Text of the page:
By Henry J. Stern
October 8, 2009
Yesterday we wrote about the Campaign Finance Board’s practice of granting thousands of dollars to candidates who had minimal opposition in the November general elections. It appeared to us that to give money to sure winners does not promote the goal of assuring fair elections.
In order to see what actually goes on at the CFB, we decided to attend this morning’s meeting of the Board, and if possible express our views.
The meeting was scheduled for 10 a.m. in a Conference Room on the 19th floor of an office building at 40 Rector Street, between West and Washington Streets, where the CFB has its offices.
We (Pogo and I) arrived a few minutes before ten o’clock, and we were told that the Board was having a pre-meeting, but would be back by ten. Sure enough, they were, and the members took their places at the west end of the conference room. The meeting was called to order promptly, and the minutes of the previous meeting were approved without corrections or dissent. The chair then moved that the Board go into executive session to discuss the business of the day.
The Board members, followed by senior staff, then left the room and went to another, more private room. They stayed about twenty minutes or so. Then they returned to the Conference Room. An employee read a resolution approving the expenditure of various sums to 24 candidates, adding up to $797,192. The Board, without discussion or dissent, agreed to the resolution, which had not yet been distributed even to the people in the room. I heard the name one candidate spoken by the reading clerk and asked why he was receiving $500,000 when he said he would decline the funds. It was explained that the candidate in question was simply the first name on the list and he had not, in fact, received any public funds. The hearing was about to be adjourned by the chair.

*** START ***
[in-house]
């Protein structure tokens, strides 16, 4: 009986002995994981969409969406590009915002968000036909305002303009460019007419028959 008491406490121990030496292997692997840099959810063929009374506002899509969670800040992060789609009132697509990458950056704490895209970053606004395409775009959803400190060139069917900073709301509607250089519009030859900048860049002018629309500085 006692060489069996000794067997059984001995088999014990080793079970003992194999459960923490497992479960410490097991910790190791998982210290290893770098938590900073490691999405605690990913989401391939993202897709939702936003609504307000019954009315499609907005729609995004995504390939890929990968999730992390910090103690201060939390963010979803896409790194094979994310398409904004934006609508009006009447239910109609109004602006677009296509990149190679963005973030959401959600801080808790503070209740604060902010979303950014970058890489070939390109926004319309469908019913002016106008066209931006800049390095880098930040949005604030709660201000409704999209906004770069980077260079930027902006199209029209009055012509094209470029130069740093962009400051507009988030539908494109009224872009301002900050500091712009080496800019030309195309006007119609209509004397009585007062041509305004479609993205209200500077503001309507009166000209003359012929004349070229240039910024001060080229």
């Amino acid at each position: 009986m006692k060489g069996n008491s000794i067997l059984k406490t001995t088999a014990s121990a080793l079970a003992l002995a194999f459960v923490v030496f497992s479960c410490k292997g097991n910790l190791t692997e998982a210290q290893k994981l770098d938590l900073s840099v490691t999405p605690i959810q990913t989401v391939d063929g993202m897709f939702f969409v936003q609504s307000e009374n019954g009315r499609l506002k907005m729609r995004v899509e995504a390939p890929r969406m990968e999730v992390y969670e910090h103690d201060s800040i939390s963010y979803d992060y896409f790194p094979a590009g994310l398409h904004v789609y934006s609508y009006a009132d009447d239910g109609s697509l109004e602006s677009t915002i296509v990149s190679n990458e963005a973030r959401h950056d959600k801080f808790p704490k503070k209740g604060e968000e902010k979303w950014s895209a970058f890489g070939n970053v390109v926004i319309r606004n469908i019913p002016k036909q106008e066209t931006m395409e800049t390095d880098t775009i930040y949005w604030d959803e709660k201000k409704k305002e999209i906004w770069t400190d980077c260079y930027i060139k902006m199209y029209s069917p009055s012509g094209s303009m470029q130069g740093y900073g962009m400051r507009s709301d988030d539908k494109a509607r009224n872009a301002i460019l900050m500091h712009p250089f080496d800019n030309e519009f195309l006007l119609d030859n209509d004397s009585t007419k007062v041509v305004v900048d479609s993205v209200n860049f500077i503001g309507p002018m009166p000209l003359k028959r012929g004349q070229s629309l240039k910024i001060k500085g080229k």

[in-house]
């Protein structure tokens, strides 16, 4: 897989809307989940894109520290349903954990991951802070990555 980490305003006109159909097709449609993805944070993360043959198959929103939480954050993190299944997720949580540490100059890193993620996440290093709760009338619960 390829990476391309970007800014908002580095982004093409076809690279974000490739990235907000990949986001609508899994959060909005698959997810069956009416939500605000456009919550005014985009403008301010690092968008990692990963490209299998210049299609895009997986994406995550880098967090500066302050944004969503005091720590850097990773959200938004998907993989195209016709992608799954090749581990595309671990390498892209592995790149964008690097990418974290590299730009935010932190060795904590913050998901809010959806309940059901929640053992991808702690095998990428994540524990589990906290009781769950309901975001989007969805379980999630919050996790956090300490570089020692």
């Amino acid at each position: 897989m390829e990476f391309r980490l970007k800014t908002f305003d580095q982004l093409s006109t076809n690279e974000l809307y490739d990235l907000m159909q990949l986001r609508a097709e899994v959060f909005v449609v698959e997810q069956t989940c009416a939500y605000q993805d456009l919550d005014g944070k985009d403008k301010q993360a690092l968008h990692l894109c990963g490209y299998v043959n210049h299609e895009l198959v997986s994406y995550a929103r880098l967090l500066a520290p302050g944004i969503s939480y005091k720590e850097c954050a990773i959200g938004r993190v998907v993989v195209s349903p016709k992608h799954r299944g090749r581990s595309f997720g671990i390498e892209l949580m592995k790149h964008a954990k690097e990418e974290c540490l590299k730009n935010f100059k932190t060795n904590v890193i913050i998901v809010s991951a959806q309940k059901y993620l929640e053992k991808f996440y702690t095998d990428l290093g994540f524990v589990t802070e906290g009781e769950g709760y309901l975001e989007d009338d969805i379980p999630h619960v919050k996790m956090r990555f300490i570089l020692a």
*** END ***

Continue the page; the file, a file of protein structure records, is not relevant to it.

At that time, I asked if anyone from the public would be allowed to speak on the matter. I was told, politely, that this was not a public process, but that I would be allowed to speak. I did so, briefly, citing yesterday’s article, and calling specific attention to the case of Councilmember Ydanis Rodriguez of upper Manhattan, who took the place of Councilmember Miguel Martinez, who resigned and was convicted of the felony of bribery.